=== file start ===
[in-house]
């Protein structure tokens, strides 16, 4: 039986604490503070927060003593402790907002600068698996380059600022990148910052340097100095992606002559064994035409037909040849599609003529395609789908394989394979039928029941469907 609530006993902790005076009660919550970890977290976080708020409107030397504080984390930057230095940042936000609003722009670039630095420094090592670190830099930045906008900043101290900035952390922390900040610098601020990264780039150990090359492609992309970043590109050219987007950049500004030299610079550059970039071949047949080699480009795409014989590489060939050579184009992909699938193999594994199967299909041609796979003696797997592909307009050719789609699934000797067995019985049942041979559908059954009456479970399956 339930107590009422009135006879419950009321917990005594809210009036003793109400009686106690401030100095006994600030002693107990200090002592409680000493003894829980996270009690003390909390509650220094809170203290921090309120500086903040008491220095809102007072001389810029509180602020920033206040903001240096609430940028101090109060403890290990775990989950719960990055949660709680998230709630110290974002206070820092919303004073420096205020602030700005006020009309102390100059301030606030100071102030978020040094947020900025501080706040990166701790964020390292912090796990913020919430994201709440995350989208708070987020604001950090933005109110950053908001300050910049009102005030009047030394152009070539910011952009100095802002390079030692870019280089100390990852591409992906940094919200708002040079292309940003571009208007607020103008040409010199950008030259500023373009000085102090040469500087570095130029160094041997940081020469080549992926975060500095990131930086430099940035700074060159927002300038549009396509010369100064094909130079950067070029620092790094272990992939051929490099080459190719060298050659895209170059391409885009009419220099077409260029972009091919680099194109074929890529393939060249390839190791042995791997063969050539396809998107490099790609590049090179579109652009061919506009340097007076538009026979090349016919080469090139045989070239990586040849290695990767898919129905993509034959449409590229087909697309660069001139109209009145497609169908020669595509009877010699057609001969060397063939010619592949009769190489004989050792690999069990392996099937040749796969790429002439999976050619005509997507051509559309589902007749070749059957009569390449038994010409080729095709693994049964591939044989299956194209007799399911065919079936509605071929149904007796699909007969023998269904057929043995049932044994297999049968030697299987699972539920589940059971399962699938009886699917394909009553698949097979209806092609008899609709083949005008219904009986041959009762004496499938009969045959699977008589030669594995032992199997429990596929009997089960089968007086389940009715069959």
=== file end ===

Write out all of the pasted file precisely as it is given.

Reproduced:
[in-house]
């Protein structure tokens, strides 16, 4: 039986604490503070927060003593402790907002600068698996380059600022990148910052340097100095992606002559064994035409037909040849599609003529395609789908394989394979039928029941469907 609530006993902790005076009660919550970890977290976080708020409107030397504080984390930057230095940042936000609003722009670039630095420094090592670190830099930045906008900043101290900035952390922390900040610098601020990264780039150990090359492609992309970043590109050219987007950049500004030299610079550059970039071949047949080699480009795409014989590489060939050579184009992909699938193999594994199967299909041609796979003696797997592909307009050719789609699934000797067995019985049942041979559908059954009456479970399956 339930107590009422009135006879419950009321917990005594809210009036003793109400009686106690401030100095006994600030002693107990200090002592409680000493003894829980996270009690003390909390509650220094809170203290921090309120500086903040008491220095809102007072001389810029509180602020920033206040903001240096609430940028101090109060403890290990775990989950719960990055949660709680998230709630110290974002206070820092919303004073420096205020602030700005006020009309102390100059301030606030100071102030978020040094947020900025501080706040990166701790964020390292912090796990913020919430994201709440995350989208708070987020604001950090933005109110950053908001300050910049009102005030009047030394152009070539910011952009100095802002390079030692870019280089100390990852591409992906940094919200708002040079292309940003571009208007607020103008040409010199950008030259500023373009000085102090040469500087570095130029160094041997940081020469080549992926975060500095990131930086430099940035700074060159927002300038549009396509010369100064094909130079950067070029620092790094272990992939051929490099080459190719060298050659895209170059391409885009009419220099077409260029972009091919680099194109074929890529393939060249390839190791042995791997063969050539396809998107490099790609590049090179579109652009061919506009340097007076538009026979090349016919080469090139045989070239990586040849290695990767898919129905993509034959449409590229087909697309660069001139109209009145497609169908020669595509009877010699057609001969060397063939010619592949009769190489004989050792690999069990392996099937040749796969790429002439999976050619005509997507051509559309589902007749070749059957009569390449038994010409080729095709693994049964591939044989299956194209007799399911065919079936509605071929149904007796699909007969023998269904057929043995049932044994297999049968030697299987699972539920589940059971399962699938009886699917394909009553698949097979209806092609008899609709083949005008219904009986041959009762004496499938009969045959699977008589030669594995032992199997429990596929009997089960089968007086389940009715069959």